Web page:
1. I like David’s concepts a lot. Good paragraph: “The skills you have spent years honing in the fields are now the key to taking the targets you want most in life: a bigger home, better car, happy marriage, successful business—these are all in your grasp when you leverage your hunters’ instinct. No target is too big, no goal is out of reach when The Hunt is your guide.” David presents an ideal; a mindset and behavior that are aspirational. However, when a hunter violates the hunter’s code, when a hunter acts unethically, when a hunter needlessly hurts an animal, perhaps the hunter should feel guilt, yes?

    1. Michael I love how You always go deep my man. This isn’t what I meant about not feeling guilty but in the case you bring up than yes I agree. There is nothing more tough on the conscious of a hunter than wounding an animal. That is why we should wait for the right shot

      1. David: thank you for your affirming comment. The distinction between ethics and improper hunter behavior; between virtuous human action and crass hurtful action, must guide every facet of hunting and the shooting sports. In my many lectures, I emphasize that hunter ethics will influence not only game management but culture itself; will influence political decisions and, thus, ultimately, the survival of the rights and privileges to own and use firearms and indeed, the survival of the animals we treasure and seek to conserve. I am pleased my thoughts resonate with you. MGS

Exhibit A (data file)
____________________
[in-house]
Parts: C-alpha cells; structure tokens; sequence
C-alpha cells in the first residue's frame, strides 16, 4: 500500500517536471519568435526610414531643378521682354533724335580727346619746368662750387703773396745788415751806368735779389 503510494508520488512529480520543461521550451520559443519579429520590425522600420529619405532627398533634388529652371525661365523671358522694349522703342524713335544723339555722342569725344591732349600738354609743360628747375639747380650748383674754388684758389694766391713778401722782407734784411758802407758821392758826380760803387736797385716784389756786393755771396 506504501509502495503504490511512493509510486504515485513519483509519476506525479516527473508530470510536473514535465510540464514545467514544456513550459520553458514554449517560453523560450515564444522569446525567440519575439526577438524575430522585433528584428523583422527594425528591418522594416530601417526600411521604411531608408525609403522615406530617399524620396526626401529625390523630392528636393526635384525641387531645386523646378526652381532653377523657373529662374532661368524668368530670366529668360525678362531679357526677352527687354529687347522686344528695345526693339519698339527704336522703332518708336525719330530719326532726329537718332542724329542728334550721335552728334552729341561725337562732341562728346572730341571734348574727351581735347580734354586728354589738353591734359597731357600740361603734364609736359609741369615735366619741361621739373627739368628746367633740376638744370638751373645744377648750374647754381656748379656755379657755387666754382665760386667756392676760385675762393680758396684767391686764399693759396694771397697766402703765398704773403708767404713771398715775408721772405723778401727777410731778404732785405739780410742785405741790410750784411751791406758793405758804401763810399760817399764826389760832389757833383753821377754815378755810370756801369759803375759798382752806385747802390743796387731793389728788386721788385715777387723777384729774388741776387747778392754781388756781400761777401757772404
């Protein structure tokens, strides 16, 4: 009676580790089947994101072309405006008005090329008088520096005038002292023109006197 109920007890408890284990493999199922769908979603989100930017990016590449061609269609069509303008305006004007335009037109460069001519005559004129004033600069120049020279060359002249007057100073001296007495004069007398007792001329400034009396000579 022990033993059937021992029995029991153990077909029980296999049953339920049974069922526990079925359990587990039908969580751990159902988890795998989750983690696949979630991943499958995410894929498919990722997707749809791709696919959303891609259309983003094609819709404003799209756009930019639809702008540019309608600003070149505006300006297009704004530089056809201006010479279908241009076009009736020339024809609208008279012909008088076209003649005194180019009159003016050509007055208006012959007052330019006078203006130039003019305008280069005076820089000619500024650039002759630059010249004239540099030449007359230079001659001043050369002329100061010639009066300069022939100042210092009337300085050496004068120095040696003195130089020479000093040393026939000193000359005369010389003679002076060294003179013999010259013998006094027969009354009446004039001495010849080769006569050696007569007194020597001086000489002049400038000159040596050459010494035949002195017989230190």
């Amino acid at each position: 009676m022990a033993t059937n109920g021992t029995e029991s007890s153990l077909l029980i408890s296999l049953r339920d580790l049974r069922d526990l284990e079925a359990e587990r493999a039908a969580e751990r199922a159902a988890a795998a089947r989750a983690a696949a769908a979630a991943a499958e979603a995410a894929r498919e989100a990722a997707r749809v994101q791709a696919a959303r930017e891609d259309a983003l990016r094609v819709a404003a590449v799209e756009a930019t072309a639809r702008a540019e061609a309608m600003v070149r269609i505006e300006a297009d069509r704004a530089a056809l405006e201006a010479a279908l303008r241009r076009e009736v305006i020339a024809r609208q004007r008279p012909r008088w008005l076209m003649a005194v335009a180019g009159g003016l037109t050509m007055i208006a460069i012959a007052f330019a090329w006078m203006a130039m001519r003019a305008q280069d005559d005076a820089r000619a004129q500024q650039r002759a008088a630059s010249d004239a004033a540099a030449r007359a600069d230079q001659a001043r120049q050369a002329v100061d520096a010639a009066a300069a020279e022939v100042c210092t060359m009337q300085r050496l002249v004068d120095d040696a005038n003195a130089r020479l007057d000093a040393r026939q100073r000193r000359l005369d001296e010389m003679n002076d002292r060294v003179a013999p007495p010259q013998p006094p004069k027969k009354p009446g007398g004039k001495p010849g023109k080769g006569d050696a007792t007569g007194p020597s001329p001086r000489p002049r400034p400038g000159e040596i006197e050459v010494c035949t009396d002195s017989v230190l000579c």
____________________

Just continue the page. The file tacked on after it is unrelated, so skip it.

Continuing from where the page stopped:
2. I also emphasize, on the micro level, the concept of “the right shot” is a profoundly moral assessment premised upon the use of virtues such as self-restraint, humility, awareness of one’s limitations, judgment and prudence, among others, to effect ethical action. Cheers !!